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Sparkolor Plays Catch Up

Light Reading
News Analysis
Light Reading
10/31/2000

Yet another startup, Sparkolor Corp., crawled out of the woodwork last week to announce that it’s going to develop optical integrated circuits based on indium phosphide (see Sparkolor Names Patel CEO).

Indium phosphide holds out a lot of promise in optical integrated circuits because it’s one of the few materials that can be used to make both active and passive devices. As a result, it could be used for making whole systems, like optical add-drop multiplexers, on a chip.

However, working with indium phosphide is notoriously difficult and Sparkolor is far from alone in tackling the challenge. In fact, it’s late to the party. It’s only just getting going while vendors like Agility Communications Inc., Lucent Technologies Inc. (NYSE: LU), and Nanovation Technologies Inc. have been developing indium phosphide manufacturing techniques for some time.

So, can Sparkolor catch up?

The startup won’t say what advantages it may have on the technology front. In fact, all it will say is that its first product will be a tunable laser - which makes it sound as though it's following in the same footsteps as Agility (see Agility Communications, Inc), albeit a year or so behind it.

However, there's evidence that Sparkolor has some secrets up its sleeve.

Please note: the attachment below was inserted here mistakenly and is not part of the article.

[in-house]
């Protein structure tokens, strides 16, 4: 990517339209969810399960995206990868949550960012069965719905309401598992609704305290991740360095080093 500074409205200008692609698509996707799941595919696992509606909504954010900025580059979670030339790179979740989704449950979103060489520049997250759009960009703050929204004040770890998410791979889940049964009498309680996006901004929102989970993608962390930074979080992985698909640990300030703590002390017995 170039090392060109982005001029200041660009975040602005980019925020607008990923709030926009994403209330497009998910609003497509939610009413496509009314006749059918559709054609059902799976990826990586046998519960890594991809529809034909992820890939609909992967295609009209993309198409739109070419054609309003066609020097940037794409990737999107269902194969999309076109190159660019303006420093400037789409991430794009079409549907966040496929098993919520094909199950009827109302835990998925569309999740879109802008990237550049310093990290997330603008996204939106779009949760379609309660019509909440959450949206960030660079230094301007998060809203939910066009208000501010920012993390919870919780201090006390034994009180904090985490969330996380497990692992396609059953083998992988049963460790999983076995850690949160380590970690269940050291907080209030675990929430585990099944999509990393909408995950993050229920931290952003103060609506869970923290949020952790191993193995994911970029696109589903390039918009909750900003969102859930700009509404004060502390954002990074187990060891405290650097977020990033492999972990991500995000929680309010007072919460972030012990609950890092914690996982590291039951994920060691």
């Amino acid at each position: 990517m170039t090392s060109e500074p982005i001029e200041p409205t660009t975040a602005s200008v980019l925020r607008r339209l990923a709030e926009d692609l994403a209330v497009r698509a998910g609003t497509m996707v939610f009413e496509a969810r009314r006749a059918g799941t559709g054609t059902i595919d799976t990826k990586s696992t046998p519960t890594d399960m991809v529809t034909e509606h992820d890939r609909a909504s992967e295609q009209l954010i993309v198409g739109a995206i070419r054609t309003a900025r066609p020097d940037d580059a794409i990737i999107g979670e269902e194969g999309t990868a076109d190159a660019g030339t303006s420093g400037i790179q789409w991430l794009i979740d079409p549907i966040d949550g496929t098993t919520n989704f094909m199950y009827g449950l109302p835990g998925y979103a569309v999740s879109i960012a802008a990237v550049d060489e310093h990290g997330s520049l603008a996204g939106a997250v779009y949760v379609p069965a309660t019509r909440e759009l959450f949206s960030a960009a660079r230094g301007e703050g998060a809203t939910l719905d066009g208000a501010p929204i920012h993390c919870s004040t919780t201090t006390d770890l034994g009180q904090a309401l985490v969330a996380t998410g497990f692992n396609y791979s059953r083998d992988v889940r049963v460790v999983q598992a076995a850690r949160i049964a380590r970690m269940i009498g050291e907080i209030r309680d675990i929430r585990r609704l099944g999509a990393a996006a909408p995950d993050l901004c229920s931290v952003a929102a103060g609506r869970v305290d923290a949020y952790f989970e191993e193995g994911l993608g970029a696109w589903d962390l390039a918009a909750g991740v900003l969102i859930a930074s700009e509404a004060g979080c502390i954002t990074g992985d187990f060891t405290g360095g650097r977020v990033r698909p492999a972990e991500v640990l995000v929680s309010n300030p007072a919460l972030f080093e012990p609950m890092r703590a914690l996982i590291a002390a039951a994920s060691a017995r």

For a kickoff, Sparkolor is backed by Optical Capital Group (OCG), the venture capital company founded by David Huber, the secretive CEO and founder of Corvis Corp. (Nasdaq: CORV) and previous founder of Ciena Corp. (Nasdaq: CIEN). Huber clearly knows his onions on technology and wouldn’t have coughed up his share of $13.25 million of funding for Sparkolor unless he thought it had something special. (The other lead investor was New Enterprise Associates).

Then there’s Sparkolor’s new CEO, Mukesh Patel, to consider. Patel founded Smart Modular Technologies Inc., a manufacturer of memory modules and computer cards, in 1989. Under his guidance the company grew its revenues to $1 billion, before it was acquired by Solectron Corp. in 1999. Patel clearly thinks Sparkolor could be just as big.

Finally, there’s the technical brains of the outfit: Dr. David Deacon. Deacon has a 25-year history in optical technologies and holds the five key patents relating to integration in indium phosphide. Deacon has helped found no fewer than three companies -- Deacon Research, Gemfire Corp., which is also developing optical integrated circuits, and now Sparkolor. Gemfire acquired Deacon Research in 1997, which raises an interesting question: Could Deacon recoup his past developments once more by having Sparkolor acquire Gemfire?

-- Pauline Rigby, senior editor, Light Reading http://www.lightreading.com

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